Proceedings of The Physiological Society
University College Dublin (2009) Proc Physiol Soc 15, C96
In-utero nutritional programming of kidney development and its long term impact on renal oxidative stress following juvenile obesity
H. P. Fainberg1, D. S. Gardner2, K. D. Sinclair3, H. Budge1, M. E. Symonds1
1. Centre for Reproduction and Early Life, Institute of Clinical Science, School of Clinical Sciences, University of Nottingham, Nottingham, United Kingdom. 2. School of Veterinary Medicine and Science, University of Nottingham, Nottingham, United Kingdom. 3. School of Biosciences, University of Nottingham, Nottingham, United Kingdom.
Maternal nutrient restriction, coincident with early fetal kidney development, can increase glucocorticoid action in the newborn kidney1. Fetal adaptations in the kidney may also determine the long term consequences following juvenile obesity and the onset of hypertension. One important mechanism implicated in both obesity and renal disease is enhanced oxidative stress, leading to glomerulosclerosis. Two key regulators of this process are the angiogenic hypoxia inducible factor (HIF)-1α and the pro-apoptotic receptor Fas. The present study, therefore, examined how the early in-utero diet results in renal adaptations to oxidative stress induced by juvenile obesity. Pregnant sheep (n=26) were randomly assigned to a normal (7 MJ/day) or nutrient restricted diet (NR, 3.5 MJ/day), from 30-80 days of gestation (term = 147 days) and fed to requirements at all other times. After weaning, the NR (NR-O, n=11) and obese (O, n=7) offspring were reared in an obesogenic environment to promote fat deposition. The lean group (L, n=8) remained out to pasture. At one year of age, all sheep underwent measurements of plasma cysteine concentration and were then humanely euthanased with kidneys sampled for renal malondialdehyde (MDA) concentrations and real-time gene expression of the Fas and HIF-1α genes. Obesity raised the total plasma cysteine (L 12.8±1.1; O 18.3±1; NR-O 18±1.6 (p<0.05)) and intra-renal (i.e. MDA) oxidative stress in both obese groups. In addition, although gene expression of HIF-1α also increased with obesity, this response was amplified in offspring born to NR mothers (L 1±0.285; O 1.964±0.552; NR-O 5.353 ±1.025 2-(ΔCT) (p<0.05)), whereas mRNA abundance for Fas was reduced (NR-O 1.89±1.56; O 4.68 ±1.72 2-(ΔCT) (p<0.05)). Our study suggests that abnormal patterns of renal adaptation are induced by juvenile obesity in NR offspring, with persistent changes in markers of oxidation. We have, therefore, shown, for the first time in this model of fetal programming, that increased systemic and renal oxidative stress alters the gene regulation of angiogenic and pro-apoptotic genes such as HIF-1α and Fas. These differential adaptations may delay the onset of glomerulosclerosis2 without necessarily improving vascular function.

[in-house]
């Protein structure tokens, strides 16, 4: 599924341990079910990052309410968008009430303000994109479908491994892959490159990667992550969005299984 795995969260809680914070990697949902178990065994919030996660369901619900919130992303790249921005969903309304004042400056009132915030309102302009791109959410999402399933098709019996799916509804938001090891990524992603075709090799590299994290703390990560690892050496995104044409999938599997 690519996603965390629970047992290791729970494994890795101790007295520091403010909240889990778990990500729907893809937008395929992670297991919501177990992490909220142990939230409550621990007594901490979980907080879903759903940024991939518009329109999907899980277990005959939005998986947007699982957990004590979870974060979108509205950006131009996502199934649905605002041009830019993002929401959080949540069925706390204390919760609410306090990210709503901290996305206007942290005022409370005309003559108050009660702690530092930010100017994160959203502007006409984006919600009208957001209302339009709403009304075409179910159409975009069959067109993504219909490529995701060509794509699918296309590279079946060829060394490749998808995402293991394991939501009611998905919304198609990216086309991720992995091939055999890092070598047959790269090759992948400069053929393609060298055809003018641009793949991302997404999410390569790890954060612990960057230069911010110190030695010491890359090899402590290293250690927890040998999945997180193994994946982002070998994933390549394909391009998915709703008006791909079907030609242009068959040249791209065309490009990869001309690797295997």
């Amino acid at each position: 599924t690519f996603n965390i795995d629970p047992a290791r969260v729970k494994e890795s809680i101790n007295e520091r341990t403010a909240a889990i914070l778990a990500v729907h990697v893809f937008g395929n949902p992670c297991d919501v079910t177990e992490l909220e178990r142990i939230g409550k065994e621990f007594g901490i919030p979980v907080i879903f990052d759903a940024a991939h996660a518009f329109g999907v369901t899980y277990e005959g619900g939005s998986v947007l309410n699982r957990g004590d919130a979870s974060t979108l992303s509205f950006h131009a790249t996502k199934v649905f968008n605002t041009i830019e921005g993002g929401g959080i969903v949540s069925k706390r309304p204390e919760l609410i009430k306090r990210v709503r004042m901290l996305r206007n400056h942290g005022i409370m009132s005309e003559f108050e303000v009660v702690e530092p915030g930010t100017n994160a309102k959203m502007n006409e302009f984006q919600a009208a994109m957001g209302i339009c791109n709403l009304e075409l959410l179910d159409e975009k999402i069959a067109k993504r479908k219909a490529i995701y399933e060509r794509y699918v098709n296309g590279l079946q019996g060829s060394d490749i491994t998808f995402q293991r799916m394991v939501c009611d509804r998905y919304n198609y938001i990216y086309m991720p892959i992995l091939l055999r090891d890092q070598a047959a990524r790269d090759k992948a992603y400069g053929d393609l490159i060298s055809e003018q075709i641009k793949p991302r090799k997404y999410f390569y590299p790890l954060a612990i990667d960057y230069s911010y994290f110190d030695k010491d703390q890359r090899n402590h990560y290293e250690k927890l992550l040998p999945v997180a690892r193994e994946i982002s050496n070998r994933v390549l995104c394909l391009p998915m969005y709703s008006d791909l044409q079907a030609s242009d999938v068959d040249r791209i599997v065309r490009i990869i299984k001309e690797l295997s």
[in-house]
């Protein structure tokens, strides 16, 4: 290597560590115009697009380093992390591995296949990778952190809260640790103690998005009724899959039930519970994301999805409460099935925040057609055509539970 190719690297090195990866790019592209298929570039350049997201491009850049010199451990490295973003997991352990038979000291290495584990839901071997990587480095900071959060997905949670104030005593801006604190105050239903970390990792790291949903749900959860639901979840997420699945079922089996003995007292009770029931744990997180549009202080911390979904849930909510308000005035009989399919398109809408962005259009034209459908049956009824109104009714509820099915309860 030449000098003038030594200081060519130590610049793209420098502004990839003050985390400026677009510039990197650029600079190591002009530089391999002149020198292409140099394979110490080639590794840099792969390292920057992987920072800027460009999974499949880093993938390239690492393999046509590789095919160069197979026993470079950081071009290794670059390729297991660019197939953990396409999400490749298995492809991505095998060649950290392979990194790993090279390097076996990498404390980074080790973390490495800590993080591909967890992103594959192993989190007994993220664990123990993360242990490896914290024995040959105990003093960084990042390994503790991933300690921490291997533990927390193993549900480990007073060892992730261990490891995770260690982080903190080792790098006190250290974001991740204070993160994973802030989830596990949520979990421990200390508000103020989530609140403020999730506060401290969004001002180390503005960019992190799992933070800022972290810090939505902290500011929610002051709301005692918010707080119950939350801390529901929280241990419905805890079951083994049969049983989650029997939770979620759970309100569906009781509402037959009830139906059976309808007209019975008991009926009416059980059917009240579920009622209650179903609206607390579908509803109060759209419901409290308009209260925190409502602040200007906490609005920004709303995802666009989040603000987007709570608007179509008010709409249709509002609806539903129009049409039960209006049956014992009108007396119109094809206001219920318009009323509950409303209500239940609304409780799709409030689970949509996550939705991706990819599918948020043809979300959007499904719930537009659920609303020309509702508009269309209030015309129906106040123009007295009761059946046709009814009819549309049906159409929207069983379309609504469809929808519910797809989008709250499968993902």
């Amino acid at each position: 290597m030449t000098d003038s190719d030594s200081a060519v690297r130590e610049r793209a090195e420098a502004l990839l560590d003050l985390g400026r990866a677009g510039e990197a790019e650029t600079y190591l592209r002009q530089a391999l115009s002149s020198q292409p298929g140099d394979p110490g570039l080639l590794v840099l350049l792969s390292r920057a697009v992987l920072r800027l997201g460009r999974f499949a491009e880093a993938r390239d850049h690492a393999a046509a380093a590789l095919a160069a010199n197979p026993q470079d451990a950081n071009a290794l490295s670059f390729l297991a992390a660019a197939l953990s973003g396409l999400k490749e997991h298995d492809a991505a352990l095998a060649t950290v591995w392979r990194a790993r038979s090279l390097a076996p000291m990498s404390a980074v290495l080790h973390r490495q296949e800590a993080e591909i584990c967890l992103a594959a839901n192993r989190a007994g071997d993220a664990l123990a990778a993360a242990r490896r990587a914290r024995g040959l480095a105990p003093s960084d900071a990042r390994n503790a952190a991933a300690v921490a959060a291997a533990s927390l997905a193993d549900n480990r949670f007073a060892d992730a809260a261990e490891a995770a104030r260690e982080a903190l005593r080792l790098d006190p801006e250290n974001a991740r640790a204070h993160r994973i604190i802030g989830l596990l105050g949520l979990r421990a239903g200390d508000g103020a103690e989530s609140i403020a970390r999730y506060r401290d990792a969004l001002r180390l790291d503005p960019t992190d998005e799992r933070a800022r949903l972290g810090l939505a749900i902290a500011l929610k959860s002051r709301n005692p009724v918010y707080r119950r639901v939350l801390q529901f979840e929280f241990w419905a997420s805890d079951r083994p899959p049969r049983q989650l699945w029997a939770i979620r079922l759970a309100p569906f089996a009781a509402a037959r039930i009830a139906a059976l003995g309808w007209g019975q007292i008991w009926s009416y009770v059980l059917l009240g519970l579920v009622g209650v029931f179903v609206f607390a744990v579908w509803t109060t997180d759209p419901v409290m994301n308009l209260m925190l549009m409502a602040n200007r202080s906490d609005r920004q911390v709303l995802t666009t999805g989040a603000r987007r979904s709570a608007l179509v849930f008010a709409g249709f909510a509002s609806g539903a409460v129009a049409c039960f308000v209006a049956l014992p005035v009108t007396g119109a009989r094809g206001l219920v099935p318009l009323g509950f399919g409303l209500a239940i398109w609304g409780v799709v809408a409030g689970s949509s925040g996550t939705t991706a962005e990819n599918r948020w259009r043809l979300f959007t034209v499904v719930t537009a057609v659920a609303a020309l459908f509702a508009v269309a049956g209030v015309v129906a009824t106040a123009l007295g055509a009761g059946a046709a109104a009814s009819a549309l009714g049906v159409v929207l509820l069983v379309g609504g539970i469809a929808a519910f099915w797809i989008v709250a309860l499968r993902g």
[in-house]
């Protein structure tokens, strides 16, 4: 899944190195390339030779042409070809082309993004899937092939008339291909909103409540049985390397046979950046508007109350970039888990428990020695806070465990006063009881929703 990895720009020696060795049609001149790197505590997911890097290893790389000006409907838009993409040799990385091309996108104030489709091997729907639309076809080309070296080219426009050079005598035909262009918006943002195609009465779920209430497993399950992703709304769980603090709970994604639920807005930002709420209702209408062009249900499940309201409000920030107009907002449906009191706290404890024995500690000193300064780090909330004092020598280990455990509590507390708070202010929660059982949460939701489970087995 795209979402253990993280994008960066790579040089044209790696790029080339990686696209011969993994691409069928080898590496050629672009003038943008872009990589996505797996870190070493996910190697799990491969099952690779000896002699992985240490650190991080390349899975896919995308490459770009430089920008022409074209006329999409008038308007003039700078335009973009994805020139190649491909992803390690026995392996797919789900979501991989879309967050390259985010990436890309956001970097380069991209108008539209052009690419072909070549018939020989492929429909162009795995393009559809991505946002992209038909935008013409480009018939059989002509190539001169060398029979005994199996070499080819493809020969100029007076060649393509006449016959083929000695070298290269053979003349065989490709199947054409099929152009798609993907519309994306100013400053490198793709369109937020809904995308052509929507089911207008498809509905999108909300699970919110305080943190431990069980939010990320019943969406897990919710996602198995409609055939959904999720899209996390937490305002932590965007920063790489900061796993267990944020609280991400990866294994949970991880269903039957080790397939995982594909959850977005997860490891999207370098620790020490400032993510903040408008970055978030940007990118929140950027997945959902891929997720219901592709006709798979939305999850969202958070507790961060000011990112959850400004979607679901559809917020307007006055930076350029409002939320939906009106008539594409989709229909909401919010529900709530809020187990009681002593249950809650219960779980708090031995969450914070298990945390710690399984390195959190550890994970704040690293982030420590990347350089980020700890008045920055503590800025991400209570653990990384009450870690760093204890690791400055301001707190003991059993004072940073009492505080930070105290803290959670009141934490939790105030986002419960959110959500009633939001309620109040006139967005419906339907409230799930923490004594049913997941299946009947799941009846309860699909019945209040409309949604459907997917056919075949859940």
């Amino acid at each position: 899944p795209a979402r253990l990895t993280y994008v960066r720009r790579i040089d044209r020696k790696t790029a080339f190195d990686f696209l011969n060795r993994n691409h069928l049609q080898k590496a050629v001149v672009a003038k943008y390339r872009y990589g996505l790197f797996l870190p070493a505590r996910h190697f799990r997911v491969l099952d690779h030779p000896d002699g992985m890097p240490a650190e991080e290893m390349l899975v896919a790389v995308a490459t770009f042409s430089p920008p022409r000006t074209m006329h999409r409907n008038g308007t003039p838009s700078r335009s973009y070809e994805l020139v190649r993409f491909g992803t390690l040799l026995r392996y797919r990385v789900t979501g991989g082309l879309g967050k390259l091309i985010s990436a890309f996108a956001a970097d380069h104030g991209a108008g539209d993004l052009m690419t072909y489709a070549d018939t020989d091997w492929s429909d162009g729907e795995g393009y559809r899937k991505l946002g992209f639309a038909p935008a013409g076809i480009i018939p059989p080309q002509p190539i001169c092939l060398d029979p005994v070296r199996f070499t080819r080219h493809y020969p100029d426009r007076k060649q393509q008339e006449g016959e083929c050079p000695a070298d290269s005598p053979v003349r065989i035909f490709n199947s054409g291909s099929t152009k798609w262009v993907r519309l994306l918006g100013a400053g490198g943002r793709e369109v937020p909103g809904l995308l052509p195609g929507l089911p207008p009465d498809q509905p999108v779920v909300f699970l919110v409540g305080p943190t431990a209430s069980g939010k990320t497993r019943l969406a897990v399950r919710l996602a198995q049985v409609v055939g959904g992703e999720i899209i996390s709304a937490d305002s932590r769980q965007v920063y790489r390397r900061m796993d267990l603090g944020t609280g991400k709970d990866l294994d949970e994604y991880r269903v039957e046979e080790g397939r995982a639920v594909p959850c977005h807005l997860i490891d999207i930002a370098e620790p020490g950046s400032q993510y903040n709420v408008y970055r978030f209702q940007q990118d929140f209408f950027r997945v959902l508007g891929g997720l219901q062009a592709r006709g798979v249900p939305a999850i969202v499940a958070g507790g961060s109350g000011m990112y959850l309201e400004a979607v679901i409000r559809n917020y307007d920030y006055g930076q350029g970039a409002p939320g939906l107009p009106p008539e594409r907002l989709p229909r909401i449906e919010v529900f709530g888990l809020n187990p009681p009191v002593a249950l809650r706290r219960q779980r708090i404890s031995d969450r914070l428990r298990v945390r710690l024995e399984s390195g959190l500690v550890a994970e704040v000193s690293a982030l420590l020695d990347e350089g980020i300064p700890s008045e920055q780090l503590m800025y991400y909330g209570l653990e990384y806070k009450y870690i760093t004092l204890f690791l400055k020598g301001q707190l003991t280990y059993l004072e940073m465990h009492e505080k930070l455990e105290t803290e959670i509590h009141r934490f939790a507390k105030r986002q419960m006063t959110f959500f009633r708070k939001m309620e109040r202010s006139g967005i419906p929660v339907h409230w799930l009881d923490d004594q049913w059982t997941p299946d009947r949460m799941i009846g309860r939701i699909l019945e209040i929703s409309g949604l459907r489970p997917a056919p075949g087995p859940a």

Where applicable, experiments conform with Society ethical requirements